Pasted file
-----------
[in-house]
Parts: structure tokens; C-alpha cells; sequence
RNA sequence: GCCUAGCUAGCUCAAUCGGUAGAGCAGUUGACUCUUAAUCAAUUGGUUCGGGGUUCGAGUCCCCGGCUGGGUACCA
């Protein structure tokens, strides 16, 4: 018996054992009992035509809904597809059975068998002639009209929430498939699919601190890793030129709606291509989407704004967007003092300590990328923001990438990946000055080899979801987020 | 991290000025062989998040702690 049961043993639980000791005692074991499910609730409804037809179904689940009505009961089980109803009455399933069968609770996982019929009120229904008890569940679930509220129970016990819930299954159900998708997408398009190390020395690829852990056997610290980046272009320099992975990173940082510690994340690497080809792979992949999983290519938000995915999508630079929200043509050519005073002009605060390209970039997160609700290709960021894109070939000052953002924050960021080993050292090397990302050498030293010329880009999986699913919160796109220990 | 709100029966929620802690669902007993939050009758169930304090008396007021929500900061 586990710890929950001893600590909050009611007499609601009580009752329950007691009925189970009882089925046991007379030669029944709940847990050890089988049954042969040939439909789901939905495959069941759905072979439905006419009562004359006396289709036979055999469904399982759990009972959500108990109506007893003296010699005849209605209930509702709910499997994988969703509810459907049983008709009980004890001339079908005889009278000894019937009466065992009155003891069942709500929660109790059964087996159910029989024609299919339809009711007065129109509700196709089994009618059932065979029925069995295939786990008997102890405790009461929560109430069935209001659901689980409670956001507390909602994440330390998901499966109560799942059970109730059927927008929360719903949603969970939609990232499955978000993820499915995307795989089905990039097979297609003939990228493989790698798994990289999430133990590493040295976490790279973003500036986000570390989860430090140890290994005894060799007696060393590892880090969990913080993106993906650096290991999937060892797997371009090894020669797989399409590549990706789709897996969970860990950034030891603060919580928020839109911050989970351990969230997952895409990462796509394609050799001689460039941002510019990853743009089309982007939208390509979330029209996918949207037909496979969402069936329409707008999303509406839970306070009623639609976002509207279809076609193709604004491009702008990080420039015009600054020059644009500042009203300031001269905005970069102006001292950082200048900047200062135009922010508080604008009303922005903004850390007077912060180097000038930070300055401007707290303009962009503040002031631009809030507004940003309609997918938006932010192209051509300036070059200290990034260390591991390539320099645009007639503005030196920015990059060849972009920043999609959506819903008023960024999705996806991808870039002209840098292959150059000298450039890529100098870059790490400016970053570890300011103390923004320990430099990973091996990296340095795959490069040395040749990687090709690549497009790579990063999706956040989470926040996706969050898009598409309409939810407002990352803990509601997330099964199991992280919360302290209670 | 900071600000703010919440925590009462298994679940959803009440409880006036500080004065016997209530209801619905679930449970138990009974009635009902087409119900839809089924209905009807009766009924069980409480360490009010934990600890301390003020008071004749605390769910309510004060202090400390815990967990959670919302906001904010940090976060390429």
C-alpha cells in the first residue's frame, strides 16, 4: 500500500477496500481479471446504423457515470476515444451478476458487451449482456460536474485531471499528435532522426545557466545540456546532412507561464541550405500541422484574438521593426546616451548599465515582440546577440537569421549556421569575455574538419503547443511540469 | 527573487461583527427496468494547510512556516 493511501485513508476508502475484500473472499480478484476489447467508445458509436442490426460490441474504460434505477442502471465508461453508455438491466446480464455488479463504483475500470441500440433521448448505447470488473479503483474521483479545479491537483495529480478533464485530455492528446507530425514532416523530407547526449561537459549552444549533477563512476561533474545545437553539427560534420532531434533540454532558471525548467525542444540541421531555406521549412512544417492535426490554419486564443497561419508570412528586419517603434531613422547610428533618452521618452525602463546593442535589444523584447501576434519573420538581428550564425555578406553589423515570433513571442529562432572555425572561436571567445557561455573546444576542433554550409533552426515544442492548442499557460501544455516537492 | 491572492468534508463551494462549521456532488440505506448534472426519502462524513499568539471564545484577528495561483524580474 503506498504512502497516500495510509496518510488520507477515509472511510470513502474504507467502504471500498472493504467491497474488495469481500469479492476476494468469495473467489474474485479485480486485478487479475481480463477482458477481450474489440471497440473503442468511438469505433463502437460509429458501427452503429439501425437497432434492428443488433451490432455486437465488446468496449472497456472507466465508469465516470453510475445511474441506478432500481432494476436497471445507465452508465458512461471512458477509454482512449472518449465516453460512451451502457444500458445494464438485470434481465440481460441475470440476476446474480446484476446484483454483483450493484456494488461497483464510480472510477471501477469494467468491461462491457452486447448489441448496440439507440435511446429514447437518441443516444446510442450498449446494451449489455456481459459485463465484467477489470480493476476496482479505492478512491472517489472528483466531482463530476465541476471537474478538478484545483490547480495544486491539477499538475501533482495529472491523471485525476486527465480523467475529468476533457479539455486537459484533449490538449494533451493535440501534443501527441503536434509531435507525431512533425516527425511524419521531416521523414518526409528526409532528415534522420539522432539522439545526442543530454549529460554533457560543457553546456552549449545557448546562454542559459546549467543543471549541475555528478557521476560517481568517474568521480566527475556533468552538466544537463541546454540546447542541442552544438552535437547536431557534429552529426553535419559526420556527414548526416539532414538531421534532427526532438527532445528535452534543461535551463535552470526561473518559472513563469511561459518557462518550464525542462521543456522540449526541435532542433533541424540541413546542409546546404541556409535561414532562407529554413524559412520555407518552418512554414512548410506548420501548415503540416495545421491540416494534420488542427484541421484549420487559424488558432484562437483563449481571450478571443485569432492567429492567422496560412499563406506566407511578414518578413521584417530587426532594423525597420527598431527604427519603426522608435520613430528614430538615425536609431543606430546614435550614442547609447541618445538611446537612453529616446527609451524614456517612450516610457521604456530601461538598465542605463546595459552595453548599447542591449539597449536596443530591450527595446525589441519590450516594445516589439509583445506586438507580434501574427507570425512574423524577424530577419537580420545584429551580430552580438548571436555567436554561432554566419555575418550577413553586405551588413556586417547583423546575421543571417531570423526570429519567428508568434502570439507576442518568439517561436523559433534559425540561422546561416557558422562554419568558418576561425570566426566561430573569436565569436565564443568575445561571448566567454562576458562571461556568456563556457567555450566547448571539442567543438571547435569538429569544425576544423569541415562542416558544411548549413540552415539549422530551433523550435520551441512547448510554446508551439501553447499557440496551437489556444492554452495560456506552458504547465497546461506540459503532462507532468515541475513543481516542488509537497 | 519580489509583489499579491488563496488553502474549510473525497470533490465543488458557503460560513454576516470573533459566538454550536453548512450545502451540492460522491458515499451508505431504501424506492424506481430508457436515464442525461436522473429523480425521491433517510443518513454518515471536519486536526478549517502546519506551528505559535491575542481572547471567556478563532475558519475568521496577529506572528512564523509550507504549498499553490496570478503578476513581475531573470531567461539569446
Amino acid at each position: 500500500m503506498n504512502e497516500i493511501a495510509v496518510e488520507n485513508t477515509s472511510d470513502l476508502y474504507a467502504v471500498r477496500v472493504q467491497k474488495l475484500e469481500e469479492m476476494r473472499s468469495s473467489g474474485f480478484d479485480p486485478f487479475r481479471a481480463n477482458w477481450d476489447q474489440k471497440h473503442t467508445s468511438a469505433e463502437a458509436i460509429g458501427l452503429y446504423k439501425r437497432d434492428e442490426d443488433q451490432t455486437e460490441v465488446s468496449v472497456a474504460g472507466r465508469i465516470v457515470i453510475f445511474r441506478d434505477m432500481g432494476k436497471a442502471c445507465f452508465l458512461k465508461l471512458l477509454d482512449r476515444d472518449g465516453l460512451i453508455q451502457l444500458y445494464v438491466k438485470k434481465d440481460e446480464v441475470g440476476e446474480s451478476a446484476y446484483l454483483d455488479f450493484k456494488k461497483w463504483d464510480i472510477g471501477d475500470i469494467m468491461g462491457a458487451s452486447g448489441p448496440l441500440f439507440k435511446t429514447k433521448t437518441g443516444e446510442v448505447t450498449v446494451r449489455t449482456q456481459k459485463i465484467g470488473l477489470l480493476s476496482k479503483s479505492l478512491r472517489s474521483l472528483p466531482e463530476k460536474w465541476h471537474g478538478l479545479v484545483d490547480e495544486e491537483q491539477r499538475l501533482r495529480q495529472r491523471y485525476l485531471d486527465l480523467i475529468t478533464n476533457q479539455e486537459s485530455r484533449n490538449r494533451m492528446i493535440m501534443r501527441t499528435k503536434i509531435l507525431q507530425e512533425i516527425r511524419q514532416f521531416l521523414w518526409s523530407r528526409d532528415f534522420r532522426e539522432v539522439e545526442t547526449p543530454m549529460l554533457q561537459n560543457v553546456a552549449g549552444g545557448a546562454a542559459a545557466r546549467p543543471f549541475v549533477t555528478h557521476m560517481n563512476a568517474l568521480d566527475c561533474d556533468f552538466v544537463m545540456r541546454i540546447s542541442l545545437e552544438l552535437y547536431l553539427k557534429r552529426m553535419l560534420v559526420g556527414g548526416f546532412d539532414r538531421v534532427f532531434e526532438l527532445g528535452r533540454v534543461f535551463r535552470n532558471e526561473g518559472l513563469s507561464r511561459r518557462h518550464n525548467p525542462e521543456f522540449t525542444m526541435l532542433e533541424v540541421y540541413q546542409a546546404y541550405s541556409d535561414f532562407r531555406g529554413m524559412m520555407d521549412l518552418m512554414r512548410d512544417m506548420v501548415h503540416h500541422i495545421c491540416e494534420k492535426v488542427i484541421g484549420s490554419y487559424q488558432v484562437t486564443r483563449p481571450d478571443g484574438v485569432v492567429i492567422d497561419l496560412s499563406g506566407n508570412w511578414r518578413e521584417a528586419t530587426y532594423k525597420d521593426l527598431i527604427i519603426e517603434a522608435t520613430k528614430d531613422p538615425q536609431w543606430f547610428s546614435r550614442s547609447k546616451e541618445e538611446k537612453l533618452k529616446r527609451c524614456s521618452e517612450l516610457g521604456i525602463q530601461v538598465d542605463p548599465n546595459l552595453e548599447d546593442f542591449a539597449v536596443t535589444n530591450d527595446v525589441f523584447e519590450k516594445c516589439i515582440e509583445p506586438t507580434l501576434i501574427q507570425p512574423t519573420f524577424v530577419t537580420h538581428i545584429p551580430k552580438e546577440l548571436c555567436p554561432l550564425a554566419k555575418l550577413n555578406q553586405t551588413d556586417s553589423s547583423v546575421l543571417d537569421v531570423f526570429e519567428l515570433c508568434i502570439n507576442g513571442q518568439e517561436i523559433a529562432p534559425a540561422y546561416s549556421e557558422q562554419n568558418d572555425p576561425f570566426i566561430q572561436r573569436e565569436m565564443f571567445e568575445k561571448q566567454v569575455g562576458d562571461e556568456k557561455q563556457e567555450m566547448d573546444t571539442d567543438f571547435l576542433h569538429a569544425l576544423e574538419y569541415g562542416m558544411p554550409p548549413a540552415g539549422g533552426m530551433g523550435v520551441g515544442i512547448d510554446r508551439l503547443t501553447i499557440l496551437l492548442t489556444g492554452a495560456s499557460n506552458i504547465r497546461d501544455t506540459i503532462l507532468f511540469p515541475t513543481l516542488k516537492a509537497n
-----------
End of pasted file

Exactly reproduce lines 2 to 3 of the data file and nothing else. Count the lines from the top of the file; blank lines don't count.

Parts: structure tokens; C-alpha cells; sequence
RNA sequence: GCCUAGCUAGCUCAAUCGGUAGAGCAGUUGACUCUUAAUCAAUUGGUUCGGGGUUCGAGUCCCCGGCUGGGUACCA